On a winding street in the shadow of the cathedral — you may have to ask some locals to find it — stands the house where Mozart lived while he wrote some of his greatest works. The house is still largely original, and while the furniture is gone, the rooms are filled with pictures and artifacts dealing with his life and the scene he inhabited in the Vienna of the 1700s.
It’s a memorable glimpse of the city in a period when it was one of Europe’s cultural and musical capitals. The self-guided narration also gives some fascinating insights into Mozart’s life: turns out he was as much of a party animal as the movies portray, splashing out on cases of champagne and borrowing to pay huge gambling debts.
Outside the Ringstrasse
A short walk from the old quarter, in the Alsergrund district, is the building where Sigmund Freud and his family lived while he developed his groundbreaking practice of psychoanalysis. It’s open to visitors, and you can walk through the rooms where the family lived and Freud practised. There are pictures of the famous couch in the room where it sat, but sadly, the couch itself left the scene along with Freud when the family moved to Britain to escape the Nazis.
The museum contains some of Freud’s personal possessions, like his suitcase and hat, and some of the antiquities he collected in his study of the human mind. Somehow you can still feel his presence.
Built by Emperor Leopold I in 1696, this lavish rococo complex was the royal family’s summer palace, so it’s a half-hour or so out of the old city on the transit. Once you get there, it’s well worth the trip. You can tour 40 of the palace’s 1,441 ornate rooms, and walk through its beautiful gardens. You might even see the place where a six-year-old Mozart played for Maria Theresa, and met a seven-year-old girl we all know as Marie Antoinette.
About a 15-minute tram ride from the ring road is this impressive suburban palace (below), which ranks among the treasures of Vienna’s art scene. The palace itself, once the summer residence of Prince Eugene of Savoy, has beautiful gardens, and its halls are lined with fine examples of Austrian art. There’s even a room filled with fascinating old stuffed animals.
But the spotlight goes to its brilliant collection of works by Vienna’s Gustav Klimt, including his famous painting, The Kiss. You won’t see the painting once called Lady in Gold, which once hung here: it was reclaimed by the family who lost it to the Nazis in World War II.
What else to do
Go to a coffee house
Whether you’re in the mood for a cup of coffee, a full meal, or just a place to rest your feet, Vienna’s coffee houses are not to be missed. These aren’t coffee shops like Starbucks: they’re an institution much like Parisian cafés, places where artists, writers, poets and political thinkers have met over the years to read, write, discuss and trade thoughts. And despite their sometimes grand decor, they’re open to everyone with the money for a coffee. My favourite is Café Central, in the middle of the old city (you can read more about it here). Freud preferred Café Landtmann, on the Ringstrasse.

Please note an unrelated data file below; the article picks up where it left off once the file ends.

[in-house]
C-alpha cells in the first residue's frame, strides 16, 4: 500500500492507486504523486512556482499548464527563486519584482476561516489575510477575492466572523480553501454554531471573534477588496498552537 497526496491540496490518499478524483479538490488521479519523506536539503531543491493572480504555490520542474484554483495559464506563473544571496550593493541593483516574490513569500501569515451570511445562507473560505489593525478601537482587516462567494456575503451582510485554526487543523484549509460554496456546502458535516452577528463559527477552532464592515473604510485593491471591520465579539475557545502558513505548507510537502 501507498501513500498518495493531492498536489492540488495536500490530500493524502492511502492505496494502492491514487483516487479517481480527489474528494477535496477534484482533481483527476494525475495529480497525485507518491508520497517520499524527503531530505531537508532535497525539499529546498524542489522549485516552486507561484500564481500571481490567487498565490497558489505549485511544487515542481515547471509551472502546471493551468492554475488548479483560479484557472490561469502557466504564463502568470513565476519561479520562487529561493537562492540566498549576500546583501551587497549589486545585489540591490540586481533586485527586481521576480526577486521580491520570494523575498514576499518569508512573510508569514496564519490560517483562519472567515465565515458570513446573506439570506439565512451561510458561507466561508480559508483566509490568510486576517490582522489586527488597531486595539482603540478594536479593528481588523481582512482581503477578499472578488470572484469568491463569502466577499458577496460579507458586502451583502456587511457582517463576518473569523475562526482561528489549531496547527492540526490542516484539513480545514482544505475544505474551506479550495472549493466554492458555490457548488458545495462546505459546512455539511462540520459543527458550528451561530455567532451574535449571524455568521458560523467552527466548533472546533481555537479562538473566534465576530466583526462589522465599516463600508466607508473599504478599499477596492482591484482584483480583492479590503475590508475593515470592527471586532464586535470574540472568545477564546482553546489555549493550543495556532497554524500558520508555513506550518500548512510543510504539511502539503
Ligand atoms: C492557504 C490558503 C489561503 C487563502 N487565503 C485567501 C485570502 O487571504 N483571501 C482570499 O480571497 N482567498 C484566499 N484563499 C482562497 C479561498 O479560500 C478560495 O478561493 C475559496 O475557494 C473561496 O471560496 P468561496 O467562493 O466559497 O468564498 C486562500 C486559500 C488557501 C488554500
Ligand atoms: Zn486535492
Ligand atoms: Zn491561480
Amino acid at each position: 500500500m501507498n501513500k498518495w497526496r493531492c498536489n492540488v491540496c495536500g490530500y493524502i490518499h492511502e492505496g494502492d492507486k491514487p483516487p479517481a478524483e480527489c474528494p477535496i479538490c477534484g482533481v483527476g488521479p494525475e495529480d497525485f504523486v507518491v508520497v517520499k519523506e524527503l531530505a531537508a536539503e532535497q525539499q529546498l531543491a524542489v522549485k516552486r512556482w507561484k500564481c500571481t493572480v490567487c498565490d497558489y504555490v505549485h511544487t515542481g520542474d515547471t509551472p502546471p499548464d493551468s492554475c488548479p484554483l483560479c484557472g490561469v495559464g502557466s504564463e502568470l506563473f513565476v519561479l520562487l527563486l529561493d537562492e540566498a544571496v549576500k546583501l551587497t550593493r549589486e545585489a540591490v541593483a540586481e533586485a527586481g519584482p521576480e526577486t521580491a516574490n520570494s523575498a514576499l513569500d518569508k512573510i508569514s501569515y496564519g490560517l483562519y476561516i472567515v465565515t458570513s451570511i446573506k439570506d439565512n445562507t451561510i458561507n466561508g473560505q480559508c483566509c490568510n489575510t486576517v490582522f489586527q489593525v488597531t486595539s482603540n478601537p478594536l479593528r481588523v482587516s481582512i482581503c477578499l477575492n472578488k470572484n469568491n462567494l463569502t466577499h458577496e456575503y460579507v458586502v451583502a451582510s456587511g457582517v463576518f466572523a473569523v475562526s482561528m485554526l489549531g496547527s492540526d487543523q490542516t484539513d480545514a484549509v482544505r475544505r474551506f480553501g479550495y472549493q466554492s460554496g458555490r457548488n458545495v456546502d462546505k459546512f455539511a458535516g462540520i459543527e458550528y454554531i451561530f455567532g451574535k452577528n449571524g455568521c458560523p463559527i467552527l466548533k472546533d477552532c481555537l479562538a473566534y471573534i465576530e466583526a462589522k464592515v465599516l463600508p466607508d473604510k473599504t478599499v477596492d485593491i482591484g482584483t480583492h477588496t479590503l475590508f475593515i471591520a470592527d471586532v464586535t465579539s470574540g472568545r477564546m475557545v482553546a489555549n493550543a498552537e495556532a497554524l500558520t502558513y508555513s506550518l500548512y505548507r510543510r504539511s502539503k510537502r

Have a Vienna meal
Of course, old Vienna is chock-a-block with restaurants, and you can’t leave town without sampling a Wienerschnitzel, the city’s namesake. The city has other specialties too, including Vienna sausages (below) and Hungarian goulash. But its real claim to fame is its pastries, which beckon from luscious-looking displays in the windows of restaurants and coffee shops everywhere. You have to have at least one.
Do some shopping
The old town is well served with interesting shops, selling everything from high fashion to jewellery and souvenirs. Kärntner Strasse is the shopping mecca, but some of the museums also have fascinating shops; they’re a good place to pick up something unique to take home. Prices aren’t cheap, but they’re not sky-high either. And if you like chocolate, you’re in luck: it’s a Viennese specialty, and some of the shop displays could send you into sugar shock.
That’s a quick look at what to see in Vienna, but there’s a lot more. We haven’t even touched on the modern city, or taken a boat ride on the Danube. But that’s for another trip — the culture and beauty of old Vienna is more than enough to fill one short trip. And if you indulge in the pastries and chocolate, they could be more than enough.